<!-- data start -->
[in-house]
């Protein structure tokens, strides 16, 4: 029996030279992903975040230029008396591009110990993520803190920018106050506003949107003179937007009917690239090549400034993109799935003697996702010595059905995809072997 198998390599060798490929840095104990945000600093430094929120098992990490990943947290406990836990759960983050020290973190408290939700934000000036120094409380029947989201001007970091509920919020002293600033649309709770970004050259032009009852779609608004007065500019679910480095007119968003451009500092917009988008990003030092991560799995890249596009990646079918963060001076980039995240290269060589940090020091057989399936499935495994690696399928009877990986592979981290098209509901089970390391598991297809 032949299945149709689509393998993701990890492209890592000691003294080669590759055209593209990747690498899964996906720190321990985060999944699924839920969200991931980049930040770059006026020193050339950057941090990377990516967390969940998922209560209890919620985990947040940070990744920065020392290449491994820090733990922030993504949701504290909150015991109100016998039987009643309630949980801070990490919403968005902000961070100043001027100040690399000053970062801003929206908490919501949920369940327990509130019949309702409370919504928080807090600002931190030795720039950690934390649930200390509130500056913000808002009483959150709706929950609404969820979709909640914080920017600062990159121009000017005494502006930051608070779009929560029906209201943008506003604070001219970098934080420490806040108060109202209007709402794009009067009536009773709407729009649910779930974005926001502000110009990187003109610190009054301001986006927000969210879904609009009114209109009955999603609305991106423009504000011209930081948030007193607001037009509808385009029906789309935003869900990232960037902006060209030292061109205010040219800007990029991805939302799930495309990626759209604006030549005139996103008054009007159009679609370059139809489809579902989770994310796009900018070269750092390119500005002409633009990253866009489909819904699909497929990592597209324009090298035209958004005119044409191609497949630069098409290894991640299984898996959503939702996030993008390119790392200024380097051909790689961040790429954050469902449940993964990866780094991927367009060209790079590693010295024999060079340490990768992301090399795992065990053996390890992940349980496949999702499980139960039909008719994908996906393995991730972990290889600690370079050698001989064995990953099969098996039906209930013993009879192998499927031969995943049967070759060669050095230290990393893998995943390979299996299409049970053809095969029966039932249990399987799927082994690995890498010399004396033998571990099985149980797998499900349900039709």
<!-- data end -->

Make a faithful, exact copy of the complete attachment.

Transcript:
[in-house]
């Protein structure tokens, strides 16, 4: 029996030279992903975040230029008396591009110990993520803190920018106050506003949107003179937007009917690239090549400034993109799935003697996702010595059905995809072997 198998390599060798490929840095104990945000600093430094929120098992990490990943947290406990836990759960983050020290973190408290939700934000000036120094409380029947989201001007970091509920919020002293600033649309709770970004050259032009009852779609608004007065500019679910480095007119968003451009500092917009988008990003030092991560799995890249596009990646079918963060001076980039995240290269060589940090020091057989399936499935495994690696399928009877990986592979981290098209509901089970390391598991297809 032949299945149709689509393998993701990890492209890592000691003294080669590759055209593209990747690498899964996906720190321990985060999944699924839920969200991931980049930040770059006026020193050339950057941090990377990516967390969940998922209560209890919620985990947040940070990744920065020392290449491994820090733990922030993504949701504290909150015991109100016998039987009643309630949980801070990490919403968005902000961070100043001027100040690399000053970062801003929206908490919501949920369940327990509130019949309702409370919504928080807090600002931190030795720039950690934390649930200390509130500056913000808002009483959150709706929950609404969820979709909640914080920017600062990159121009000017005494502006930051608070779009929560029906209201943008506003604070001219970098934080420490806040108060109202209007709402794009009067009536009773709407729009649910779930974005926001502000110009990187003109610190009054301001986006927000969210879904609009009114209109009955999603609305991106423009504000011209930081948030007193607001037009509808385009029906789309935003869900990232960037902006060209030292061109205010040219800007990029991805939302799930495309990626759209604006030549005139996103008054009007159009679609370059139809489809579902989770994310796009900018070269750092390119500005002409633009990253866009489909819904699909497929990592597209324009090298035209958004005119044409191609497949630069098409290894991640299984898996959503939702996030993008390119790392200024380097051909790689961040790429954050469902449940993964990866780094991927367009060209790079590693010295024999060079340490990768992301090399795992065990053996390890992940349980496949999702499980139960039909008719994908996906393995991730972990290889600690370079050698001989064995990953099969098996039906209930013993009879192998499927031969995943049967070759060669050095230290990393893998995943390979299996299409049970053809095969029966039932249990399987799927082994690995890498010399004396033998571990099985149980797998499900349900039709």